- CRITTER TALK
- NEWS I FIND INTERESTING
His story is this: The crippled B17 was coming down but was too low for the airmen to bail out. If not for the skill of the pilot it would have crashed into the place Tony and his childhood friends were playing.
Despite knowing they were likely to die in the crash, the aircrew managed to keep the aircraft aloft until it had safely avoided the children. It came down and all 10 crew died on impact.
He says he still feels guilty over the airmen’s deaths because he believes the stricken American bomber, known as Mi Amigo, may have landed safely if he and his friends were not playing football in the park.
Tony has tended the memorial ever since it was erected but, prior to that, placed flowers on the spot. He has been quietly doing this for 74 years.
He even admits to talking to the aircrew as he stands over their memorial.
Ever since the crash he has devoted his spare time to looking after the war memorial to honor the men, saying they are ‘like family’ to him.
He firmly believes that they saved his, and his friends lives by sacrificing the chance of a safe emergency landing that would have probably killed them.
He has called for a flypast to honor their memory on the anniversary of the crash next month and is being backed backed by BBC presenter Dan Walker.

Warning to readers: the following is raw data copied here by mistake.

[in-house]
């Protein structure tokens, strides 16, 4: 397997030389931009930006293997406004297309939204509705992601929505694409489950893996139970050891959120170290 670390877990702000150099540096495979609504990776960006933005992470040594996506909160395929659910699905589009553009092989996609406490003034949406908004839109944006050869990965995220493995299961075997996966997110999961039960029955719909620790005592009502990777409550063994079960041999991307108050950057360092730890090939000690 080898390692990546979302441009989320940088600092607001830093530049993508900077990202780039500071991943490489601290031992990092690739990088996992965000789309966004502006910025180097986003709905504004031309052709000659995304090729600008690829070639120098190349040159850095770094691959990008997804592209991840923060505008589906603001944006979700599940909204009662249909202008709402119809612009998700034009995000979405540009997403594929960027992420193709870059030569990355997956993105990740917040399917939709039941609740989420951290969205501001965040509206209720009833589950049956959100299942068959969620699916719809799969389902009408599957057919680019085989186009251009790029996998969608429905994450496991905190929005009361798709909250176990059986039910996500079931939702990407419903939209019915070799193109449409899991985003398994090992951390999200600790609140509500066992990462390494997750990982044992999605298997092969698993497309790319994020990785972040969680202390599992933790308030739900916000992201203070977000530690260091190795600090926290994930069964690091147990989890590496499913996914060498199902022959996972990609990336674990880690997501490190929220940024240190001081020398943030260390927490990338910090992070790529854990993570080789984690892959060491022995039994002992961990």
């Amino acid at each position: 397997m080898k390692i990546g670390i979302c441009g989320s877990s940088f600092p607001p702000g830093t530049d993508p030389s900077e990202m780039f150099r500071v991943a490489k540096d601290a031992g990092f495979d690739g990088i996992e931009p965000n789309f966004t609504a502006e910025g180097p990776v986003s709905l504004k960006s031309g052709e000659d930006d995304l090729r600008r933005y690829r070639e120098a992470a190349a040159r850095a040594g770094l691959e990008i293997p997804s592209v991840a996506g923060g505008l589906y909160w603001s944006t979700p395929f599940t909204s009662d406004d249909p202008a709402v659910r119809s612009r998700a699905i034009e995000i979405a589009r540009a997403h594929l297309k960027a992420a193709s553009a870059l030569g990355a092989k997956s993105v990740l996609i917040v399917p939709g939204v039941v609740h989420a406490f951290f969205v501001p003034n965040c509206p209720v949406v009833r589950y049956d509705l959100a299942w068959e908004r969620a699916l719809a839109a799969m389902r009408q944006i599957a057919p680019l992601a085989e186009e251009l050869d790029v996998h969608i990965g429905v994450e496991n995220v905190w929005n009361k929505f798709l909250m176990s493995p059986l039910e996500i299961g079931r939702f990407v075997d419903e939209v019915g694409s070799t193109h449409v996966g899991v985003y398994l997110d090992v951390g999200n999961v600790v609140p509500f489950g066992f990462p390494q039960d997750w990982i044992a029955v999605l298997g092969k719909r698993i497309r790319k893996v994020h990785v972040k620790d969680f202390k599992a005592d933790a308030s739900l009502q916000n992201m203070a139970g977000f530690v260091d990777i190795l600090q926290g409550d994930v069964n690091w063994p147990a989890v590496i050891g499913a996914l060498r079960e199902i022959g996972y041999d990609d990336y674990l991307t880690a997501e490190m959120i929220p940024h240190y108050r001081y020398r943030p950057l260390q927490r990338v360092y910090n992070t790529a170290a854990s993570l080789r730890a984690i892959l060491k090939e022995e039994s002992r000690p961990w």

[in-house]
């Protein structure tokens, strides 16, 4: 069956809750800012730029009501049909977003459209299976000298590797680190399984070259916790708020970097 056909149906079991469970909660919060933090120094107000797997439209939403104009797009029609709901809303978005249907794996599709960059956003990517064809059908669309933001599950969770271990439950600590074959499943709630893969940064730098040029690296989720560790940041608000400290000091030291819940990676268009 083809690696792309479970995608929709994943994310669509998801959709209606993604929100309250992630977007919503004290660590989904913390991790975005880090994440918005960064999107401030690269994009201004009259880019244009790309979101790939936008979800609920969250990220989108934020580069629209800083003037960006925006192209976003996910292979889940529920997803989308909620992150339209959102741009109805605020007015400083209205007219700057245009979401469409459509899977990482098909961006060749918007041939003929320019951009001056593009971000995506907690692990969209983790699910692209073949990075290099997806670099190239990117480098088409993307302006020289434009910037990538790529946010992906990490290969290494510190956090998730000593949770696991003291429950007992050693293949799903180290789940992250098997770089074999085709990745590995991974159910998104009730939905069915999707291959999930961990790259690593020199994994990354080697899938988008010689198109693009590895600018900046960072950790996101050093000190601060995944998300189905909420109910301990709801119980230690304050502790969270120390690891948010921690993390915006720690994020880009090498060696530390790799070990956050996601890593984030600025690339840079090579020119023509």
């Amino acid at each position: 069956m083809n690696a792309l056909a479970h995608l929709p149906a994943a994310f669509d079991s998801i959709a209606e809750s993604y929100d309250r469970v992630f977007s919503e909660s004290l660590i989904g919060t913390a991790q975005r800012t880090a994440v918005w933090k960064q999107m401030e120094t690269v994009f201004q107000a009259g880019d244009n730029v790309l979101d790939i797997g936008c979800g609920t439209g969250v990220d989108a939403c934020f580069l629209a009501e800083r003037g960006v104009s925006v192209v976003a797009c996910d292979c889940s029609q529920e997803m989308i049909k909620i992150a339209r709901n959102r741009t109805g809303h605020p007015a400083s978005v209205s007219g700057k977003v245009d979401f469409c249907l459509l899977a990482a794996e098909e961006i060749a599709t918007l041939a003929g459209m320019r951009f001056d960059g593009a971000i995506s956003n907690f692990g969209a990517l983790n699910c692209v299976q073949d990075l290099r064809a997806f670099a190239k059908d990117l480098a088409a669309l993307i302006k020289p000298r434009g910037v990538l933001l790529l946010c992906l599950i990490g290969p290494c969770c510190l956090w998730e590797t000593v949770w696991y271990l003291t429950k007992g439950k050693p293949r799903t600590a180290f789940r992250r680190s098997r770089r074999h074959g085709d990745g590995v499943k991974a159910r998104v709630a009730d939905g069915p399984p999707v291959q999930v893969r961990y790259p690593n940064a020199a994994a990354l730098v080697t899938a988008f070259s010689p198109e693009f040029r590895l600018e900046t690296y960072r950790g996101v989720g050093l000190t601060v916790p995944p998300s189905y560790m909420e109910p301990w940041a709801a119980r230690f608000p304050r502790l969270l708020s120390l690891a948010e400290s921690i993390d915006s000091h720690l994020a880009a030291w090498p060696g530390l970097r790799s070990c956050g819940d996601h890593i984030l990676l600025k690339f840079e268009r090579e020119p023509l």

A series of tweets using the hashtag #GetTonyAFlyPast were liked more than 6000 times in a matter of hours.
Mr Walker told his followers: ‘
‘Just met an amazing man in Endcliffe Park, Sheffield.
‘Tony Foulds was an 8-yr-old playing in the park when a US plane crashed in Feb 1944. He has diligently maintained the memorial ever since.
‘He was planting new flowers. Almost 75 yrs of service. What a man. I’m in bits.’
The ten airmen who died were Robert Mayfield, Vito Ambrosio, Harry Estabrooks, George Williams, Charles Tuttle, Maurice Robbins, John Kriegshauser, Lyle Curtis, Melchor Hernandez and John Humphrey.
BBC presenter Dan Walker continued :
‘He couldn’t even get his phone out of his pocket this morning because of the shakes but still sweeps, cleans and tends the memorial (Tony Foulds has Parkinsons hence the shaking).
‘Let’s mark his 75 years of service with something special.’
Speaking to the Sheffield Star, Mr Foulds said:
‘I can remember seeing the plane circling above and the airmen waving at us.
‘But being young boys we just thought they were being friendly. Then it went over the trees and there was a huge explosion’.
‘It is only later in life that it dawned on me they were waving for us to get out of the way so they could land on the grass.
‘They avoided us and I owe everything to them. I have had 75 years of life since then thanks to their brave actions.
‘A flypast would be a fitting way to remember them. It would be a very, very emotional moment.’
‘I am not in good health now but come rain or shine I will always go there because of what they did.
‘They should never be forgotten.’
They never will be forgotten Tony. Because of you we will always remember them.
Heroes every one of them.